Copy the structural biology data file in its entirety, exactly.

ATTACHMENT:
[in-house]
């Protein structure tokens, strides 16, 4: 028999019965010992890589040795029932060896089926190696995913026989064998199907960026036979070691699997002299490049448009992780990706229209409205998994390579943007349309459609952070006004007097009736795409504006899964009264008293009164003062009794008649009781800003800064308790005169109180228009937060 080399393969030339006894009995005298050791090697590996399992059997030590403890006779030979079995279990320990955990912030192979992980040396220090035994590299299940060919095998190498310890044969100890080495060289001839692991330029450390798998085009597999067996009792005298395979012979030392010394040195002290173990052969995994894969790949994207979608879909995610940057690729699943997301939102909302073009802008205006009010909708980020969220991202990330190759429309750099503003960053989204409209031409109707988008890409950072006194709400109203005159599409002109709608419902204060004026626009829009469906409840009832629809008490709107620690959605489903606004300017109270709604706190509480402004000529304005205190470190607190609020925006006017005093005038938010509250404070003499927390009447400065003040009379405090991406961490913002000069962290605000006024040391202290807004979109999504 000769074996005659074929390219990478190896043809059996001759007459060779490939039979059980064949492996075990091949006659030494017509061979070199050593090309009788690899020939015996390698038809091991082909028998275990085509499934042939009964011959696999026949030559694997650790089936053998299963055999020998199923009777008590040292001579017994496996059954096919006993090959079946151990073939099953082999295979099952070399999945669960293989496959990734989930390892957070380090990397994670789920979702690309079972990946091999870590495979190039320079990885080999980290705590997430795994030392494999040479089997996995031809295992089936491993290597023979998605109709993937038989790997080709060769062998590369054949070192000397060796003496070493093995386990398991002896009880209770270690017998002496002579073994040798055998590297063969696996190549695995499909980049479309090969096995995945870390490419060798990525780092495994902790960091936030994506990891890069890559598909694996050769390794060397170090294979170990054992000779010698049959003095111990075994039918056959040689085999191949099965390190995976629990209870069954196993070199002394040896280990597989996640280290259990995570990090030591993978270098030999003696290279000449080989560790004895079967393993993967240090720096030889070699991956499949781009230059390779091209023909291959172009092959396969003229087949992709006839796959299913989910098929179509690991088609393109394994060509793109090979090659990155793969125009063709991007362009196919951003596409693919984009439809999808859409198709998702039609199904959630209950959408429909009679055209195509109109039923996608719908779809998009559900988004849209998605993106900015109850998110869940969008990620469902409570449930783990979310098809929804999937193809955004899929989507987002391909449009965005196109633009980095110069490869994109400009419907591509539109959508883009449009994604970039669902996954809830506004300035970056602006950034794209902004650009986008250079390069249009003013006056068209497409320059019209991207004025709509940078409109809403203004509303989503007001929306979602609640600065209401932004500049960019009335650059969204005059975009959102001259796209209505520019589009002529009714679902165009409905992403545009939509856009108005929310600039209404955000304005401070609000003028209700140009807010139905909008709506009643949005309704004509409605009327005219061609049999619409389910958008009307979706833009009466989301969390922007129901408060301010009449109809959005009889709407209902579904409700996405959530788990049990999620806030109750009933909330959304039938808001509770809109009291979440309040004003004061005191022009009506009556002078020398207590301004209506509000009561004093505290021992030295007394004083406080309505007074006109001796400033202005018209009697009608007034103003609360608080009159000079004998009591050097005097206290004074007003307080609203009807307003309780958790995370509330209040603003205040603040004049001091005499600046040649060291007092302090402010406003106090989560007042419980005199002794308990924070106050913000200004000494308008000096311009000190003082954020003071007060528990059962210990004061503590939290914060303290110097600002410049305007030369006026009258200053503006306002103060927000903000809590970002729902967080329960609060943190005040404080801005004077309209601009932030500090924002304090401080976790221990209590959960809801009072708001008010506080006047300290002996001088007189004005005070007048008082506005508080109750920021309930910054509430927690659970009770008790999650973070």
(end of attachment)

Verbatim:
[in-house]
């Protein structure tokens, strides 16, 4: 028999019965010992890589040795029932060896089926190696995913026989064998199907960026036979070691699997002299490049448009992780990706229209409205998994390579943007349309459609952070006004007097009736795409504006899964009264008293009164003062009794008649009781800003800064308790005169109180228009937060 080399393969030339006894009995005298050791090697590996399992059997030590403890006779030979079995279990320990955990912030192979992980040396220090035994590299299940060919095998190498310890044969100890080495060289001839692991330029450390798998085009597999067996009792005298395979012979030392010394040195002290173990052969995994894969790949994207979608879909995610940057690729699943997301939102909302073009802008205006009010909708980020969220991202990330190759429309750099503003960053989204409209031409109707988008890409950072006194709400109203005159599409002109709608419902204060004026626009829009469906409840009832629809008490709107620690959605489903606004300017109270709604706190509480402004000529304005205190470190607190609020925006006017005093005038938010509250404070003499927390009447400065003040009379405090991406961490913002000069962290605000006024040391202290807004979109999504 000769074996005659074929390219990478190896043809059996001759007459060779490939039979059980064949492996075990091949006659030494017509061979070199050593090309009788690899020939015996390698038809091991082909028998275990085509499934042939009964011959696999026949030559694997650790089936053998299963055999020998199923009777008590040292001579017994496996059954096919006993090959079946151990073939099953082999295979099952070399999945669960293989496959990734989930390892957070380090990397994670789920979702690309079972990946091999870590495979190039320079990885080999980290705590997430795994030392494999040479089997996995031809295992089936491993290597023979998605109709993937038989790997080709060769062998590369054949070192000397060796003496070493093995386990398991002896009880209770270690017998002496002579073994040798055998590297063969696996190549695995499909980049479309090969096995995945870390490419060798990525780092495994902790960091936030994506990891890069890559598909694996050769390794060397170090294979170990054992000779010698049959003095111990075994039918056959040689085999191949099965390190995976629990209870069954196993070199002394040896280990597989996640280290259990995570990090030591993978270098030999003696290279000449080989560790004895079967393993993967240090720096030889070699991956499949781009230059390779091209023909291959172009092959396969003229087949992709006839796959299913989910098929179509690991088609393109394994060509793109090979090659990155793969125009063709991007362009196919951003596409693919984009439809999808859409198709998702039609199904959630209950959408429909009679055209195509109109039923996608719908779809998009559900988004849209998605993106900015109850998110869940969008990620469902409570449930783990979310098809929804999937193809955004899929989507987002391909449009965005196109633009980095110069490869994109400009419907591509539109959508883009449009994604970039669902996954809830506004300035970056602006950034794209902004650009986008250079390069249009003013006056068209497409320059019209991207004025709509940078409109809403203004509303989503007001929306979602609640600065209401932004500049960019009335650059969204005059975009959102001259796209209505520019589009002529009714679902165009409905992403545009939509856009108005929310600039209404955000304005401070609000003028209700140009807010139905909008709506009643949005309704004509409605009327005219061609049999619409389910958008009307979706833009009466989301969390922007129901408060301010009449109809959005009889709407209902579904409700996405959530788990049990999620806030109750009933909330959304039938808001509770809109009291979440309040004003004061005191022009009506009556002078020398207590301004209506509000009561004093505290021992030295007394004083406080309505007074006109001796400033202005018209009697009608007034103003609360608080009159000079004998009591050097005097206290004074007003307080609203009807307003309780958790995370509330209040603003205040603040004049001091005499600046040649060291007092302090402010406003106090989560007042419980005199002794308990924070106050913000200004000494308008000096311009000190003082954020003071007060528990059962210990004061503590939290914060303290110097600002410049305007030369006026009258200053503006306002103060927000903000809590970002729902967080329960609060943190005040404080801005004077309209601009932030500090924002304090401080976790221990209590959960809801009072708001008010506080006047300290002996001088007189004005005070007048008082506005508080109750920021309930910054509430927690659970009770008790999650973070």